Question 6 :
Why do you think Aunt Jennifer created animals that are so different from her own character? What might the poet be suggesting, through this difference?

Answer 6 :

Aunt Jennifer created an alternative world of freedom, one which she could not inhabit otherwise. The tigers of her creation represented her suppressed desires and her ambition. She was victimised, and stifled in marriage, by the absent figure of the Uncle, represented only by his wedding band. She escaped her reality through her creation. The poet presents an ironic image of a contrast between the common perception of animals as being brutal and of men being humane. Here, the ‘brutal’ tiger represents freedom while the ‘civilised’ man is exposed as the oppressor.

Question 7 :
Interpret the symbols found in this poem.

Answer 7 :

Adrienne Rich uses a number of similes and symbols in the poem to convey her theme. The tigers, of course, symbolise the freedom of spirit which Aunt Jennifer dreams of attaining but never achieves except in her dreams and her art. Aunt Jennifer represents of her gender rather than any one individual.

The tigers are symbolic of the true nature of the freedom that a woman’s soul represents. They also display in art the values that Aunt Jennifer must repress or displace in life: strength, assertion, fearlessness and fluidity of motion. The image of the tiger is both inspiring and destructive. And the poem’s conclusion celebrates the animal images as a kind of triumph, transcending the constraints of their maker’s life.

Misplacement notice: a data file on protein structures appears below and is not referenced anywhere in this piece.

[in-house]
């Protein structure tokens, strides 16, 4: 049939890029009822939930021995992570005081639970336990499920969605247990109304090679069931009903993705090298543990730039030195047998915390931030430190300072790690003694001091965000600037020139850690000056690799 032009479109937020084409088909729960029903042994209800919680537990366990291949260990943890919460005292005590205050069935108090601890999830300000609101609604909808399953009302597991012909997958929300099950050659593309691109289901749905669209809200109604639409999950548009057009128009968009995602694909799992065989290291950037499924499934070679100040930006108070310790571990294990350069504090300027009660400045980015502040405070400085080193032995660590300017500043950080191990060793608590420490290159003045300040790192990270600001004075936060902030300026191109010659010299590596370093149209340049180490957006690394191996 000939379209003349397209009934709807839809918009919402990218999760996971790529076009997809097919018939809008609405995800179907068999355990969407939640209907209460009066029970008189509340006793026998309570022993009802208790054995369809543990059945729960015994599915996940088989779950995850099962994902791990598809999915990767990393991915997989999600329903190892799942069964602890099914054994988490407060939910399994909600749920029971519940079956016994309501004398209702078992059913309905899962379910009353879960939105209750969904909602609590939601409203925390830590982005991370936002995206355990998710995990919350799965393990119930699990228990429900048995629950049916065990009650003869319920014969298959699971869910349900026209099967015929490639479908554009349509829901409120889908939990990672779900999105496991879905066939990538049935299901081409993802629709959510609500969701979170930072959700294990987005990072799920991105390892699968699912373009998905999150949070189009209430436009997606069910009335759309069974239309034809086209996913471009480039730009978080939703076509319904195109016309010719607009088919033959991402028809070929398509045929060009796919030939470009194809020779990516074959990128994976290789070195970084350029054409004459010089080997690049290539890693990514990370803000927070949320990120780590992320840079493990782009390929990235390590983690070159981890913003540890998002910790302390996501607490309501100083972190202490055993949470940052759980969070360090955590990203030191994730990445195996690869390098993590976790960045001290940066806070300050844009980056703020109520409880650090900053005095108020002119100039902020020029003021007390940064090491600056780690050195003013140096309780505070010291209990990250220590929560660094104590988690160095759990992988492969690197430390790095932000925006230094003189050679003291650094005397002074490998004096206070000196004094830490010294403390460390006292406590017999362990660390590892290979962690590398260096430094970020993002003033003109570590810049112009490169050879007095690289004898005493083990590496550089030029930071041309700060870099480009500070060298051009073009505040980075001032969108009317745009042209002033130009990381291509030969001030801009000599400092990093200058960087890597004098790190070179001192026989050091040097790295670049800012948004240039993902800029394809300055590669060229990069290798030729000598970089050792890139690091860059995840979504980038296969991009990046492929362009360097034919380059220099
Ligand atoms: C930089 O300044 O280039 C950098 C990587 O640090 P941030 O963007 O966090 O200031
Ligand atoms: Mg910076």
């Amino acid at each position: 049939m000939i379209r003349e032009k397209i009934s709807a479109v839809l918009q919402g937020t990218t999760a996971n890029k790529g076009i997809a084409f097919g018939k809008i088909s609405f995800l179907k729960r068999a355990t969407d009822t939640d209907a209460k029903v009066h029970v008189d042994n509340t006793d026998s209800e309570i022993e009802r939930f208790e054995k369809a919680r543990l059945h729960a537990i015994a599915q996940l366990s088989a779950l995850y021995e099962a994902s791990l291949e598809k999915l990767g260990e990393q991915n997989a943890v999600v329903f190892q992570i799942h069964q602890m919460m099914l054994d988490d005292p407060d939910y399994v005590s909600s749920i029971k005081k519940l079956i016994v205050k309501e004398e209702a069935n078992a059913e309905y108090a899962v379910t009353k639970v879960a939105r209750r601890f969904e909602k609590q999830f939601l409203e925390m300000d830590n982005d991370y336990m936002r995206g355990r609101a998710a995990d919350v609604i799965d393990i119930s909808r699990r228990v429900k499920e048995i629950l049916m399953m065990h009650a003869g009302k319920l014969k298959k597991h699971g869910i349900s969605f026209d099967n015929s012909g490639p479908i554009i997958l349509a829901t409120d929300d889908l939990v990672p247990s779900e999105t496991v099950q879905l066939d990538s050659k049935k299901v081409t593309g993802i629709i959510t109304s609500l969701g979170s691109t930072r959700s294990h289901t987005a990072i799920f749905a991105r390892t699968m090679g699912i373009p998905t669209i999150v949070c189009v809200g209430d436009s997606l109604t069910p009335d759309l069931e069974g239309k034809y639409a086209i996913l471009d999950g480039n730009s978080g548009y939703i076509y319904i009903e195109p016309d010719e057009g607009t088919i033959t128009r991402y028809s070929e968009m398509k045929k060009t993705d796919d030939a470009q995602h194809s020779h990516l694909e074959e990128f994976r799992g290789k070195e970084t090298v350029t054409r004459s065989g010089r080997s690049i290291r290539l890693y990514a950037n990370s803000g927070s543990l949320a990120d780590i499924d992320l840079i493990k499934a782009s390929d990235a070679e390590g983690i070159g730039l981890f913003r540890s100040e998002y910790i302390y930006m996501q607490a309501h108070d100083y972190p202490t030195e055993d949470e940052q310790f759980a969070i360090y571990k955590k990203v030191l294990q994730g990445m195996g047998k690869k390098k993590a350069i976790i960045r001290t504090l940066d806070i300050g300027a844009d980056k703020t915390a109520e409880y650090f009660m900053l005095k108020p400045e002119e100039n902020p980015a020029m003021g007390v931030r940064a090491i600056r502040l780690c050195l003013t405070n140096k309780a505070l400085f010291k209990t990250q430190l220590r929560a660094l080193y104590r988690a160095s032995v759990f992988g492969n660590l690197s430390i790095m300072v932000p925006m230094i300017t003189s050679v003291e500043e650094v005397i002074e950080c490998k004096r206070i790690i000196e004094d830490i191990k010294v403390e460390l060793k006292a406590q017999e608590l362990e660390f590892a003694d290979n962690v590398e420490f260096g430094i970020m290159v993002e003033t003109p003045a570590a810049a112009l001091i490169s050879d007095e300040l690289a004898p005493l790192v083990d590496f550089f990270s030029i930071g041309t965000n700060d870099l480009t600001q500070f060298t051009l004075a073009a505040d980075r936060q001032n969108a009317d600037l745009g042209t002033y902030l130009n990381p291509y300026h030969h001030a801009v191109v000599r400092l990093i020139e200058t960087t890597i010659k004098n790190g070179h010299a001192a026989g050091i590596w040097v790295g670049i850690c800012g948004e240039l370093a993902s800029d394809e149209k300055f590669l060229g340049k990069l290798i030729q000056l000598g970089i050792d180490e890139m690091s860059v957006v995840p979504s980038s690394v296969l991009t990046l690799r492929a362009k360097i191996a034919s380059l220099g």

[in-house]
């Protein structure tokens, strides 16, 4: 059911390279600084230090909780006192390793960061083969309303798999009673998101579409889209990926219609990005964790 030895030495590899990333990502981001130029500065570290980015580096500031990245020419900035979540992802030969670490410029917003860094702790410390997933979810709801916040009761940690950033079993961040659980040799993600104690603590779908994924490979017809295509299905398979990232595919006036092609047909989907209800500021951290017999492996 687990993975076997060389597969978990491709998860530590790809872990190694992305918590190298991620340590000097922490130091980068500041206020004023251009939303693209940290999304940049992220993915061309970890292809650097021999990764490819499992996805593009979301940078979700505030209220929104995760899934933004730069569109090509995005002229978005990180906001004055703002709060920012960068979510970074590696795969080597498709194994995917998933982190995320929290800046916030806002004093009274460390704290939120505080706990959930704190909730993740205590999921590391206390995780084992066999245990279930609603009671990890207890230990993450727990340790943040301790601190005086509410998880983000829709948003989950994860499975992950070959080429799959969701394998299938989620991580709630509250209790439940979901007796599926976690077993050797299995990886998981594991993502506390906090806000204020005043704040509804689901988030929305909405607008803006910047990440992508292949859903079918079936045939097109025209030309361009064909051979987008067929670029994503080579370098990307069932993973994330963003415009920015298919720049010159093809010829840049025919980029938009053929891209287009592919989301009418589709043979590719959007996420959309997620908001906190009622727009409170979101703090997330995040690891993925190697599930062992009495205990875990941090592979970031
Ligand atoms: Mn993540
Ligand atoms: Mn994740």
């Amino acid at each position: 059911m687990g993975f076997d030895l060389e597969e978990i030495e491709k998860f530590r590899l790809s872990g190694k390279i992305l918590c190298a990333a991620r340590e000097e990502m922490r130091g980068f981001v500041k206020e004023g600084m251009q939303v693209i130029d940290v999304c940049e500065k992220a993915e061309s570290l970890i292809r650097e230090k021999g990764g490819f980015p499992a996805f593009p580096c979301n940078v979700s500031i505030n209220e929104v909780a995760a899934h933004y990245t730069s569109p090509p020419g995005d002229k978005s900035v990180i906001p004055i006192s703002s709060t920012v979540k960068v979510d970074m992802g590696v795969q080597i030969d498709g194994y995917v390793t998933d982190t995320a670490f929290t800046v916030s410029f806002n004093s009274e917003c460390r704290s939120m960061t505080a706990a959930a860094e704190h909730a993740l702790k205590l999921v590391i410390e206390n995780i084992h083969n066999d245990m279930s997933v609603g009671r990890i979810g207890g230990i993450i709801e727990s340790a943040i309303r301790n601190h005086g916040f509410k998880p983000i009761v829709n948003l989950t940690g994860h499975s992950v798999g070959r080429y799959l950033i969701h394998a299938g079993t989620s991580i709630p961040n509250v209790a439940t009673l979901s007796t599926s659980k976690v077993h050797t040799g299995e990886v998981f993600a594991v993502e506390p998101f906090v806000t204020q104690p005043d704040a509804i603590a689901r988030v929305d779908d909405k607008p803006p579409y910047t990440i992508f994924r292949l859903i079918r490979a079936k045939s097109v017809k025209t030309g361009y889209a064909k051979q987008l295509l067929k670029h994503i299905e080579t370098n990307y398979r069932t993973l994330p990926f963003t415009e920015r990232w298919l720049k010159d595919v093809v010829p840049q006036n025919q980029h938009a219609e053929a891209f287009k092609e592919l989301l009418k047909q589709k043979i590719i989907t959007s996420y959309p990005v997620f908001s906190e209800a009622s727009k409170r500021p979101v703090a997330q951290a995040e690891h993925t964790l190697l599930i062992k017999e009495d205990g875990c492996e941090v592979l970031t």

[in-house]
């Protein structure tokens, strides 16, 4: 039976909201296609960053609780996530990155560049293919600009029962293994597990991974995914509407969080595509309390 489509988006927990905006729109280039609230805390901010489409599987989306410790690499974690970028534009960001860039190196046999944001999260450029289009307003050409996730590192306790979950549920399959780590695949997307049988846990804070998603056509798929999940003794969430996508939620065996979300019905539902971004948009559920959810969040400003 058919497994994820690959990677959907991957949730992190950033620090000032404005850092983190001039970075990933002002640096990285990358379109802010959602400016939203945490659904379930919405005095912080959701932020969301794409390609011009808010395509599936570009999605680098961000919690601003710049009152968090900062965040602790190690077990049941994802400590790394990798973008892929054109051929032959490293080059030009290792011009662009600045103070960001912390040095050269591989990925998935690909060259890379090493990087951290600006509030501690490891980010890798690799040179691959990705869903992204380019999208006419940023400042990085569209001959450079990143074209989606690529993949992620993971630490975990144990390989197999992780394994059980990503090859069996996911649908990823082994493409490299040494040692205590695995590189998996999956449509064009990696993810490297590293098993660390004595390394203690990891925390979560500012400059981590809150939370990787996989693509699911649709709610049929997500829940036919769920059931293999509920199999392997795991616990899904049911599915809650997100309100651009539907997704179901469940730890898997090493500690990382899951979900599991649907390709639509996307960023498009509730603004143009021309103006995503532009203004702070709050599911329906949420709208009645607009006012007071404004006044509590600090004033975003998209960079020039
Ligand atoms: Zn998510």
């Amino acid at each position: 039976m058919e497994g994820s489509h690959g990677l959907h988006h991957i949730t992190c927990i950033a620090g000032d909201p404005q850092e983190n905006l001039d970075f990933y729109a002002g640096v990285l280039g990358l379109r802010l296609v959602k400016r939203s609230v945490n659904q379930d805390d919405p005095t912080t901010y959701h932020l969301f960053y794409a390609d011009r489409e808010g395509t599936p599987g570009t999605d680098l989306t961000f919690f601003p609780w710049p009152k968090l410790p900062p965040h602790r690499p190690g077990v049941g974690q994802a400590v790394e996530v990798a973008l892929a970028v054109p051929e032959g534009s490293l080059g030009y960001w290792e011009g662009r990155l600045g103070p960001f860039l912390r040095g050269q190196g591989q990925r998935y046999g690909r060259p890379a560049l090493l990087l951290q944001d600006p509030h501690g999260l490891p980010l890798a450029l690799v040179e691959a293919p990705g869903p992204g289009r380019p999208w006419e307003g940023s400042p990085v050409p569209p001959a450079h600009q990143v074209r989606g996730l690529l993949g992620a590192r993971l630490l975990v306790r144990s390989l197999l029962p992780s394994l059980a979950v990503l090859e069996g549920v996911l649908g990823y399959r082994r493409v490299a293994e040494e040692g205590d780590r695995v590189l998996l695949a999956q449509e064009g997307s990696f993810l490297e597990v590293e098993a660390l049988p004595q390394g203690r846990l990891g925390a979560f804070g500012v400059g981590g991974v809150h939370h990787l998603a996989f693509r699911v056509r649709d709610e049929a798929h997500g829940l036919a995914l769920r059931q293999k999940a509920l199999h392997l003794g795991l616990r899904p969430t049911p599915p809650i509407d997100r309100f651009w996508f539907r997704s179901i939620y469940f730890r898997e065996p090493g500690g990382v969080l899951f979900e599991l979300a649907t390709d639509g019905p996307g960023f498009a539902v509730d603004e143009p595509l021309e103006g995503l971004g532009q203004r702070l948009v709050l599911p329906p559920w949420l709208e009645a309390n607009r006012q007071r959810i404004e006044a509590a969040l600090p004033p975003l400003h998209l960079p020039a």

The word ‘ringed’ has a double connotation—indicating not only the ring that “sits heavily” on her hand, but the difficulties in her life that will continue to surround her.

Question 8 :
Do you sympathise with Aunt Jennifer? What is the attitude of the poet towards Aunt Jennifer?

Answer 8 :

As a reader, one sympathises with Aunt Jennifer. She aspired for a greater future and a greater standing for her generation. Her mind was liberated from the cloistered association with her sex, but the figure of Aunt Jennifer never got to see women standing strong and proud. In the end, Adrienne Rich showed that Aunt Jennifer represented every woman of her time. Ironically enough, she rebels using the oppressor’s own language to feel a sense of triumph. Overwhelmed by gender roles, and tom between rebellion, the need for expression, and society, Aunt Jennifer expressed her fears and desires through the exotic images of tigers, transcending her dreams and ambitions.

Question 9 :
What are the characteristics of the tigers?

Answer 9 :

The tigers have a striking appearance as they are described as “bright topaz”. They are energetic and prance about. They enjoy their freedom and hence run across the screen. The majestic tigers are not dictated by the whims of others. They are fearless and chivalrous. The elegant tigers are confident of themselves.

Question 10 :
What do you learn about Aunt Jennifer?

Answer 10 :

Aunt Jennifer was a weak woman with fluttering fingers. She was terrified of Uncle and found it difficult to manoeuvre the needle. Thus, implying that she was oppressed by a burdensome marriage where she was subjugated by Uncle.